Abusive Coaches Aren’t Just Men

Beckie_Francis_AP_File

Despite stereotypes, abuse of student athletes comes from both genders.

Thank goodness. It appears that women can be just as domineering as men when it comes to coaching.

I joke, of course. Women have always been the equal of men when it comes to competitive spirit, but it’s only within the last 40 years that it’s become broadly accepted for women to channel their competitiveness into athletic pursuits. So it really should come as no surprise that women’s college basketball has now given us a coach to match Mike Rice, who was fired this past March as coach of the men’s basketball team at Rutgers University for physically and verbally abusing his players.

As we gave that story extensive coverage (see here and here), I thought it only fair to offer a few thoughts on Beckie Francis, who was fired last month as head coach of the women’s basketball team at Oakland University in Michigan. Little explanation was given at the time for the removal of a fairly successful coach, though her team last year won only 9 games. However, last week a laundry list of emotionally abusive and, frankly, bizarre behavior was revealed. USA Today has a fairly lengthy expose of the misdeeds here.

Highlights include lectures on the need for players to maintain their virginity (assuming, that is, they entered school as virgins in the first place), enforcing a no fraternization rule with the men’s basketball team (presumably to help maintain said assumed virginity), pressuring players to attend Christian religious services, fixating on players’ weight, to such an extent that 4 of the players on last year’s team developed eating disorders, and generally attempting to control all aspects of the players’ lives both on and off the court.

There are parallels between the Mike Rice story and the Beckie Francis story, most significantly the lethargic nature of the institutional responses to each. The video that led to Mike Rice’s dismissal was first brought to the attention of university officials in November of last year, when they fined Rice $75,000 for his behavior, but it wasn’t until the video was leaked to ESPN in March that they gave any thought to firing him. Some commentators have noted the coincidental timing of the original disciplinary decision and the school’s negotiations for entry to the Big Ten Conference—a move that stood (stands) to make the school millions of dollars—negotiations that some surmised could have been upset if what was on the video became public earlier than it did.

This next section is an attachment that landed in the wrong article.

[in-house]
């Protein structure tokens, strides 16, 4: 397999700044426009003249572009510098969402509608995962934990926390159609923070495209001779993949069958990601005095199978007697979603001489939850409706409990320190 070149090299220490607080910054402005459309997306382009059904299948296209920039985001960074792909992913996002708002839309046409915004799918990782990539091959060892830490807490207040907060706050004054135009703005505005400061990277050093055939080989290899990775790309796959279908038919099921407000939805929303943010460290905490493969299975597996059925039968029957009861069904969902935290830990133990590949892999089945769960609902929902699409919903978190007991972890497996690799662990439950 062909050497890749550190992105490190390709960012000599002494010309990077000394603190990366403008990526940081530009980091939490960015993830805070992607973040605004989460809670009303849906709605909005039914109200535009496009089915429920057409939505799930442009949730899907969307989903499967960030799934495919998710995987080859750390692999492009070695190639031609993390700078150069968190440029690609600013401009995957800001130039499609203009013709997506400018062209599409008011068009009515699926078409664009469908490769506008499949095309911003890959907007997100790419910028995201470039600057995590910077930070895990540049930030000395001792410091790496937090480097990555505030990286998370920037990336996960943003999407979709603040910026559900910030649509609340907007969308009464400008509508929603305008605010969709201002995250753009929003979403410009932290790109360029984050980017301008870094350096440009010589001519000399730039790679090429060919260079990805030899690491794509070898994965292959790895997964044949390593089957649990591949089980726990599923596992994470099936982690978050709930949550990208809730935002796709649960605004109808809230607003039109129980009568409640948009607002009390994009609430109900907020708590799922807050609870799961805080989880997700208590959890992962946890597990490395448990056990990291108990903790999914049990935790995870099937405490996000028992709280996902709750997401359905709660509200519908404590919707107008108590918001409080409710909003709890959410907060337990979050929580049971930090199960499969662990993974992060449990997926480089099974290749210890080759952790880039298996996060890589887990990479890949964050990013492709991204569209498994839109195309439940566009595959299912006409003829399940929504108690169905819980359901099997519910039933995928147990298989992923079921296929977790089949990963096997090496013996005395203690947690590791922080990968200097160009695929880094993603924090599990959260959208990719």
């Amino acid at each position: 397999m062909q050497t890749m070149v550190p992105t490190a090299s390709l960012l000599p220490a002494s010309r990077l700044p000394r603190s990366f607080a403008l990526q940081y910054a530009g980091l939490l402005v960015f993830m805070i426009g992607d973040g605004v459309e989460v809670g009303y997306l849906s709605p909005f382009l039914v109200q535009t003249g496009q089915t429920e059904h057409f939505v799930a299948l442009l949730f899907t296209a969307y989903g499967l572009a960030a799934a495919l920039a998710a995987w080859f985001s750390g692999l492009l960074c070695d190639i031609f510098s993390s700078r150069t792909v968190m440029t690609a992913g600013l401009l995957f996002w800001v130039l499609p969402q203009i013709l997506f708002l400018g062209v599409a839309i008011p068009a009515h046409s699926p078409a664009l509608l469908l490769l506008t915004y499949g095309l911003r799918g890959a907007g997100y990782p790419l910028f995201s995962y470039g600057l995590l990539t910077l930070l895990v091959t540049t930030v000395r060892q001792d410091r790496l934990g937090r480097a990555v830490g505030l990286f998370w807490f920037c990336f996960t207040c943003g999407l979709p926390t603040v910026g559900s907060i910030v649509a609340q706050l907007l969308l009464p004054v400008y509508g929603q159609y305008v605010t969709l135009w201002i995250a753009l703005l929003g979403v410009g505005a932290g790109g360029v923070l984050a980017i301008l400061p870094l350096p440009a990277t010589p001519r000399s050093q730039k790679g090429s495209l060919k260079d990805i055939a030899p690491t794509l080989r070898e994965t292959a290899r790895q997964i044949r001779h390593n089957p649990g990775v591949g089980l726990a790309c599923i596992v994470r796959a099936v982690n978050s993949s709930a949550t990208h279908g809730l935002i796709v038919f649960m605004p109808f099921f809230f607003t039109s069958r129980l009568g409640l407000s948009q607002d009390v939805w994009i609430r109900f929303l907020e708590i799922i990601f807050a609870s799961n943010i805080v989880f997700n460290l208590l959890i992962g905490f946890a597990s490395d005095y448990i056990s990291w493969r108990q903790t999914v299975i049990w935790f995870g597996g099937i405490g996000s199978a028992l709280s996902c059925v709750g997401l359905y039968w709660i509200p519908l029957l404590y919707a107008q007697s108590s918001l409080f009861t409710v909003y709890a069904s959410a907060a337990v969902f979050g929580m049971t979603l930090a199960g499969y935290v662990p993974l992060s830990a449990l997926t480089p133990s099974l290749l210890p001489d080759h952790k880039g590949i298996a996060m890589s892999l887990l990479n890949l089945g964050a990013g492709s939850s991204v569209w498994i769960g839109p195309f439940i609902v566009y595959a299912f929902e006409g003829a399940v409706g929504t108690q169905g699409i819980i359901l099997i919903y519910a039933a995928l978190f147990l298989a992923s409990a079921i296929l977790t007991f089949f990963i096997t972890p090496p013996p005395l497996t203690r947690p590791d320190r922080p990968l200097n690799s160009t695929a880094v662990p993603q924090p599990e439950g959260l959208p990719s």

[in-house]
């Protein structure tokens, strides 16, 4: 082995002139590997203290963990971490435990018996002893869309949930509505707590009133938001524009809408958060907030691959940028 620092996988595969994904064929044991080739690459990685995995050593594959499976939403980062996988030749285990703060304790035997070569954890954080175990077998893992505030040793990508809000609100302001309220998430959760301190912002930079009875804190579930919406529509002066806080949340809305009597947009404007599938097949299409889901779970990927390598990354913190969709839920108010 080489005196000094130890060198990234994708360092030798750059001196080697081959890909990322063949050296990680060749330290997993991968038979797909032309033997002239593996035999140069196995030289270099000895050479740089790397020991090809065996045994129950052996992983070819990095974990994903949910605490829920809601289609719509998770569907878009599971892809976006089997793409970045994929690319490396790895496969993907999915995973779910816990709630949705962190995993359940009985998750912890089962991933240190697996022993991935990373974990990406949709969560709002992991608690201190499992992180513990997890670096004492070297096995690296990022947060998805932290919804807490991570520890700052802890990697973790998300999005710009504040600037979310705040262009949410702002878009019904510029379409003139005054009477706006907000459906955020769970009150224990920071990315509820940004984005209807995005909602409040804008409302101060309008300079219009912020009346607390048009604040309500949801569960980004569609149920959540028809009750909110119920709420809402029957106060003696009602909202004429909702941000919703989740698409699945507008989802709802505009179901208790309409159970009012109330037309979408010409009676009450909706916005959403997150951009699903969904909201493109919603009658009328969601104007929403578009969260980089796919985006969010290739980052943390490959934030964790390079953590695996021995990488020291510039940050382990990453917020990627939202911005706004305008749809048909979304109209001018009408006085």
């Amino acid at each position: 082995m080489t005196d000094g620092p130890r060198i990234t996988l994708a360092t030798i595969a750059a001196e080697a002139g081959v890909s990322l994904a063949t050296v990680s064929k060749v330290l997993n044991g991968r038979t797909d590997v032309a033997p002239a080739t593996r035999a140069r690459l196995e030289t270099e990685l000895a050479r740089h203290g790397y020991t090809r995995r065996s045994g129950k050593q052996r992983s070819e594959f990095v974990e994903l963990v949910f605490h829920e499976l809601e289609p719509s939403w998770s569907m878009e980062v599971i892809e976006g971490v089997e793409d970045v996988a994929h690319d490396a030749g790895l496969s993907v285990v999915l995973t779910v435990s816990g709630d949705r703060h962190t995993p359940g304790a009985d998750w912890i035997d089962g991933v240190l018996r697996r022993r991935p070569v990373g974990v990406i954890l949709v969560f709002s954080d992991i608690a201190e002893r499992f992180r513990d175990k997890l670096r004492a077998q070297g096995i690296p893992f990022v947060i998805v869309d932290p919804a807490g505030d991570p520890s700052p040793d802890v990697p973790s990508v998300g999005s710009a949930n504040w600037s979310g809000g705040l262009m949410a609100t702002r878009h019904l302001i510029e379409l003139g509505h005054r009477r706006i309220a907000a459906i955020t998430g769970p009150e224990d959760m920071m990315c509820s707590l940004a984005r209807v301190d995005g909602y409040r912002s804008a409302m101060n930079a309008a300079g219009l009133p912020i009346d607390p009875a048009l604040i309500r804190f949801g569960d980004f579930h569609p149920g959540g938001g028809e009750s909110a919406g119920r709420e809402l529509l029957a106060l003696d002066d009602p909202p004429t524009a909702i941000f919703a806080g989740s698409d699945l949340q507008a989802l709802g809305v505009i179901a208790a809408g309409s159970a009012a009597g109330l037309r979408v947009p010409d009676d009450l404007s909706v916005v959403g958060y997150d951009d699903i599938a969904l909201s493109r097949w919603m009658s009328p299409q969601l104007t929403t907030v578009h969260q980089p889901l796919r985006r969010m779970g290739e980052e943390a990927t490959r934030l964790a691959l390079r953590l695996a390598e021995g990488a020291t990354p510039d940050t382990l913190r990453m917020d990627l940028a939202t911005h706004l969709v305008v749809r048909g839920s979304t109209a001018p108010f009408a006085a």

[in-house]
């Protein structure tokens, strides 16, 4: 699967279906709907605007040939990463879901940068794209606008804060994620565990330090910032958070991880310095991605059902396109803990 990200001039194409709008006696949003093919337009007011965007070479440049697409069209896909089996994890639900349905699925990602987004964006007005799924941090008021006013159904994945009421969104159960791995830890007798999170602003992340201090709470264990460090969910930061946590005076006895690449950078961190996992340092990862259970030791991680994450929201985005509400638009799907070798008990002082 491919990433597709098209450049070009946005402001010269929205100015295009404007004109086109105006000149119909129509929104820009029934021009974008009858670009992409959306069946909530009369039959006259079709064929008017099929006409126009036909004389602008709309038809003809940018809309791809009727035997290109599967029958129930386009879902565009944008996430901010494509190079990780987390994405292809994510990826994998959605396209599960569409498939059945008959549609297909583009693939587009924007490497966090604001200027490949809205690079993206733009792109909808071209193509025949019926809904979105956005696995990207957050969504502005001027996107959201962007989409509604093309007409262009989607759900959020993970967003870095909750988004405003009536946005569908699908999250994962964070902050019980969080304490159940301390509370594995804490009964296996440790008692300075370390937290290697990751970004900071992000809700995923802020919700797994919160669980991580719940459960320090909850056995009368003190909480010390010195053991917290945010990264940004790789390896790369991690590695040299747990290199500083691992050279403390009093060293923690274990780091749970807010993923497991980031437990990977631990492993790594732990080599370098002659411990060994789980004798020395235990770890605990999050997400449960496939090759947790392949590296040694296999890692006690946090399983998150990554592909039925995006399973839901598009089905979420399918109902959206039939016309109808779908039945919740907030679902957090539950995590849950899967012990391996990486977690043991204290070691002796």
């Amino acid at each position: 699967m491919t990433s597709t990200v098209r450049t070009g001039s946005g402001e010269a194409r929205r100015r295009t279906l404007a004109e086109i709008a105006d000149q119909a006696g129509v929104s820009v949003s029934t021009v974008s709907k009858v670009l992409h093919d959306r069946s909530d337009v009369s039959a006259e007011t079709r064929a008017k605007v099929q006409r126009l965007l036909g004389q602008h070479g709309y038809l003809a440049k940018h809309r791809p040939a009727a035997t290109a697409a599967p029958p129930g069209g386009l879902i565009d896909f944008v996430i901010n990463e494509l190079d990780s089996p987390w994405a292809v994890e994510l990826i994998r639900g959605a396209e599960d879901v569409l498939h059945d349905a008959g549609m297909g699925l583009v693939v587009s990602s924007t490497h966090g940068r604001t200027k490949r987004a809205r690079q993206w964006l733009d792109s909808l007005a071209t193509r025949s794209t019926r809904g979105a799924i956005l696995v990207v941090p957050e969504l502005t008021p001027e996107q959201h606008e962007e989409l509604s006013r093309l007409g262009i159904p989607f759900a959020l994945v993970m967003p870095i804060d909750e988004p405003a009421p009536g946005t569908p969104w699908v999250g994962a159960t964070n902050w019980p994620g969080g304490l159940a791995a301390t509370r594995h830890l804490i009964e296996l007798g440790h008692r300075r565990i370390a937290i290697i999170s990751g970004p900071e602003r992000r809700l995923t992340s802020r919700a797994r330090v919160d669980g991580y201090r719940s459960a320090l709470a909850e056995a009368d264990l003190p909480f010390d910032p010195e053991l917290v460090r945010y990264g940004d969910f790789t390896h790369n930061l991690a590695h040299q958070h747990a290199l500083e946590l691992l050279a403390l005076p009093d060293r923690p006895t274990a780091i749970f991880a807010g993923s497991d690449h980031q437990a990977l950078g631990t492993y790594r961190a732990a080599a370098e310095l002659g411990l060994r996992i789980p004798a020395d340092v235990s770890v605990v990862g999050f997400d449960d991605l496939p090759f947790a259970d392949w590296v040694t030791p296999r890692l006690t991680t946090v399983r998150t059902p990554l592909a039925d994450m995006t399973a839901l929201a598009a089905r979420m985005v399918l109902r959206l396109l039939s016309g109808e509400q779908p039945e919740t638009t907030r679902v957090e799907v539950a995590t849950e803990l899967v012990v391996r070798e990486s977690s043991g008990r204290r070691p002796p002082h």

In Beckie Francis’s case, the slow institutional response is a little easier to explain. She was married to the university’s president, who resigned suddenly the same day that his wife’s dismissal was formally announced. As the USA Today story points out, Francis’s annual performance reviews, obtained via a Freedom of Information Act request, were uniformly excellent during her 13 seasons as head coach, despite which an investigation was launched this spring into her bizarre behavior. What prompted the investigation? And if there was enough concern to launch an investigation, why weren’t those concerns ever reflected in her earlier performance reviews? And what might be the most patently obvious question of all, could her excellent performance reviews have had anything to do with being married to the boss?

In both cases, the adults, as they seem to do all too often, were far more concerned about themselves than they were about the young people who were in their care. They lost sight of their primary responsibility: the development of their players not just as players, but as students and, most importantly, people. This goes equally for Coaches Rice and Francis and the university officials who enabled their abusive behavior.

Photo: AP/File

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About Liam Day

Liam Day has been a youth worker, teacher, campaign manager, political pundit, communications director, and professional basketball player. His poems have appeared at Slow Trains Apt, and Wilderness House Literary Review. His op-eds and essays have appeared in Annalemma Stymie, the Boston Globe and Boston Herald. He lives in Boston, where he works as a public health professional. He is the Sports Editor at The Good Men Project. You can follow him on Twitter at @LiamDay7.

Comments

  1. ogwriter says:

    Interesting piece.I am sure there must be more like her out there.However,the religious aspect and it’s influence on her behavior is very old school.

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